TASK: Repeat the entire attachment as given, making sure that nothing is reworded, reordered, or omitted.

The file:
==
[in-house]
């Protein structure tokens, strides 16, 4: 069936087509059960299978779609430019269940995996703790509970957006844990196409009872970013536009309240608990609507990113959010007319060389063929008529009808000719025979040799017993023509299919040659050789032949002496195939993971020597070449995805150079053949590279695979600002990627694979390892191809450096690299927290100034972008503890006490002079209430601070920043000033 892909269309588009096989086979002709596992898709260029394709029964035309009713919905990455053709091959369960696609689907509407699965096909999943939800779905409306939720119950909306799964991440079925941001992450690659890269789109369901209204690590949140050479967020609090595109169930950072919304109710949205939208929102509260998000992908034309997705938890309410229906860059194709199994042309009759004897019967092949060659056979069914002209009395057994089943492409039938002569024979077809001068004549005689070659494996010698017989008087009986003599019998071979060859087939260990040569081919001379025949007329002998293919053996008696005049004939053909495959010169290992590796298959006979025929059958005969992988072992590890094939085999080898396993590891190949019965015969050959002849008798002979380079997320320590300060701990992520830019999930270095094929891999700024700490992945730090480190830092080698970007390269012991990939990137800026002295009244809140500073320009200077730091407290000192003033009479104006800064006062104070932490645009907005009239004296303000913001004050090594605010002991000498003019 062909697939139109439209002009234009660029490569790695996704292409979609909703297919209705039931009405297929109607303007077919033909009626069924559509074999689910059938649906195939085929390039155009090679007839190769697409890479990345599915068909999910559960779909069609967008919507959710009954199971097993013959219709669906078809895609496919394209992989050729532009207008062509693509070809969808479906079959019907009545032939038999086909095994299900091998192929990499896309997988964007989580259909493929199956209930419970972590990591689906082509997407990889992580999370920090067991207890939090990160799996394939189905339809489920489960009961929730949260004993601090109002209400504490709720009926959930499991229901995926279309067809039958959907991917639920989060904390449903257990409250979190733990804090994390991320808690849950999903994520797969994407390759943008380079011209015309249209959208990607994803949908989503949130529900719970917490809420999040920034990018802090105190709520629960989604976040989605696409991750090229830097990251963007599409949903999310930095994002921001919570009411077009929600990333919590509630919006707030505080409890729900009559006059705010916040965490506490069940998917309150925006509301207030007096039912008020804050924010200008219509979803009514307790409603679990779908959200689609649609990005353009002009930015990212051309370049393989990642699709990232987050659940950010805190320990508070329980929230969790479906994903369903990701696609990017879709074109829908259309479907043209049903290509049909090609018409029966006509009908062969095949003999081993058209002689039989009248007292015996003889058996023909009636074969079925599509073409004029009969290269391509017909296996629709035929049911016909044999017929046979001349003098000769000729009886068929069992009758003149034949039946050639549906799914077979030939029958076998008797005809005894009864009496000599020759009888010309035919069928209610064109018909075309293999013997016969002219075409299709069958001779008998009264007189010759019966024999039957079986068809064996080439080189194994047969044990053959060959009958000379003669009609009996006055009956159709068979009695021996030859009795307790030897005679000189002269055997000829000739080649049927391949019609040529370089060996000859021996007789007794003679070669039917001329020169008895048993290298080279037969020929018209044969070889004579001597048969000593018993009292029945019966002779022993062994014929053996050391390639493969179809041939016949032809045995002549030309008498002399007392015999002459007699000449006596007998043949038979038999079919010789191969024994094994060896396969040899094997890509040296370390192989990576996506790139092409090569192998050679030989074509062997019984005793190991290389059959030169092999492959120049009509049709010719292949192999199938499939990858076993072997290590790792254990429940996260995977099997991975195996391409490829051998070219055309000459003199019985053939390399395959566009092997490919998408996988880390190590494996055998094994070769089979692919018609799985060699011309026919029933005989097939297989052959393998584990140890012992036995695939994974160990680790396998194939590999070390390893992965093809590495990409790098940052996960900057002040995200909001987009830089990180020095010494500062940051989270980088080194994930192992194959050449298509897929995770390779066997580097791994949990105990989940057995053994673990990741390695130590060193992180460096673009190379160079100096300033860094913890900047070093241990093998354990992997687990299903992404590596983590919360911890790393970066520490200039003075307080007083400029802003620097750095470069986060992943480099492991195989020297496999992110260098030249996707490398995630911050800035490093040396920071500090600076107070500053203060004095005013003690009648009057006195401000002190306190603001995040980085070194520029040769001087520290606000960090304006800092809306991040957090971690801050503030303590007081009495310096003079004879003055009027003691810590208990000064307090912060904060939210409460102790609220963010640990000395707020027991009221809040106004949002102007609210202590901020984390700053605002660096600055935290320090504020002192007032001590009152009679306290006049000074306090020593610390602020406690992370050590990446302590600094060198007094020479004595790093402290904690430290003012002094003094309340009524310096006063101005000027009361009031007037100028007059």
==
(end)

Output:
[in-house]
């Protein structure tokens, strides 16, 4: 069936087509059960299978779609430019269940995996703790509970957006844990196409009872970013536009309240608990609507990113959010007319060389063929008529009808000719025979040799017993023509299919040659050789032949002496195939993971020597070449995805150079053949590279695979600002990627694979390892191809450096690299927290100034972008503890006490002079209430601070920043000033 892909269309588009096989086979002709596992898709260029394709029964035309009713919905990455053709091959369960696609689907509407699965096909999943939800779905409306939720119950909306799964991440079925941001992450690659890269789109369901209204690590949140050479967020609090595109169930950072919304109710949205939208929102509260998000992908034309997705938890309410229906860059194709199994042309009759004897019967092949060659056979069914002209009395057994089943492409039938002569024979077809001068004549005689070659494996010698017989008087009986003599019998071979060859087939260990040569081919001379025949007329002998293919053996008696005049004939053909495959010169290992590796298959006979025929059958005969992988072992590890094939085999080898396993590891190949019965015969050959002849008798002979380079997320320590300060701990992520830019999930270095094929891999700024700490992945730090480190830092080698970007390269012991990939990137800026002295009244809140500073320009200077730091407290000192003033009479104006800064006062104070932490645009907005009239004296303000913001004050090594605010002991000498003019 062909697939139109439209002009234009660029490569790695996704292409979609909703297919209705039931009405297929109607303007077919033909009626069924559509074999689910059938649906195939085929390039155009090679007839190769697409890479990345599915068909999910559960779909069609967008919507959710009954199971097993013959219709669906078809895609496919394209992989050729532009207008062509693509070809969808479906079959019907009545032939038999086909095994299900091998192929990499896309997988964007989580259909493929199956209930419970972590990591689906082509997407990889992580999370920090067991207890939090990160799996394939189905339809489920489960009961929730949260004993601090109002209400504490709720009926959930499991229901995926279309067809039958959907991917639920989060904390449903257990409250979190733990804090994390991320808690849950999903994520797969994407390759943008380079011209015309249209959208990607994803949908989503949130529900719970917490809420999040920034990018802090105190709520629960989604976040989605696409991750090229830097990251963007599409949903999310930095994002921001919570009411077009929600990333919590509630919006707030505080409890729900009559006059705010916040965490506490069940998917309150925006509301207030007096039912008020804050924010200008219509979803009514307790409603679990779908959200689609649609990005353009002009930015990212051309370049393989990642699709990232987050659940950010805190320990508070329980929230969790479906994903369903990701696609990017879709074109829908259309479907043209049903290509049909090609018409029966006509009908062969095949003999081993058209002689039989009248007292015996003889058996023909009636074969079925599509073409004029009969290269391509017909296996629709035929049911016909044999017929046979001349003098000769000729009886068929069992009758003149034949039946050639549906799914077979030939029958076998008797005809005894009864009496000599020759009888010309035919069928209610064109018909075309293999013997016969002219075409299709069958001779008998009264007189010759019966024999039957079986068809064996080439080189194994047969044990053959060959009958000379003669009609009996006055009956159709068979009695021996030859009795307790030897005679000189002269055997000829000739080649049927391949019609040529370089060996000859021996007789007794003679070669039917001329020169008895048993290298080279037969020929018209044969070889004579001597048969000593018993009292029945019966002779022993062994014929053996050391390639493969179809041939016949032809045995002549030309008498002399007392015999002459007699000449006596007998043949038979038999079919010789191969024994094994060896396969040899094997890509040296370390192989990576996506790139092409090569192998050679030989074509062997019984005793190991290389059959030169092999492959120049009509049709010719292949192999199938499939990858076993072997290590790792254990429940996260995977099997991975195996391409490829051998070219055309000459003199019985053939390399395959566009092997490919998408996988880390190590494996055998094994070769089979692919018609799985060699011309026919029933005989097939297989052959393998584990140890012992036995695939994974160990680790396998194939590999070390390893992965093809590495990409790098940052996960900057002040995200909001987009830089990180020095010494500062940051989270980088080194994930192992194959050449298509897929995770390779066997580097791994949990105990989940057995053994673990990741390695130590060193992180460096673009190379160079100096300033860094913890900047070093241990093998354990992997687990299903992404590596983590919360911890790393970066520490200039003075307080007083400029802003620097750095470069986060992943480099492991195989020297496999992110260098030249996707490398995630911050800035490093040396920071500090600076107070500053203060004095005013003690009648009057006195401000002190306190603001995040980085070194520029040769001087520290606000960090304006800092809306991040957090971690801050503030303590007081009495310096003079004879003055009027003691810590208990000064307090912060904060939210409460102790609220963010640990000395707020027991009221809040106004949002102007609210202590901020984390700053605002660096600055935290320090504020002192007032001590009152009679306290006049000074306090020593610390602020406690992370050590990446302590600094060198007094020479004595790093402290904690430290003012002094003094309340009524310096006063101005000027009361009031007037100028007059």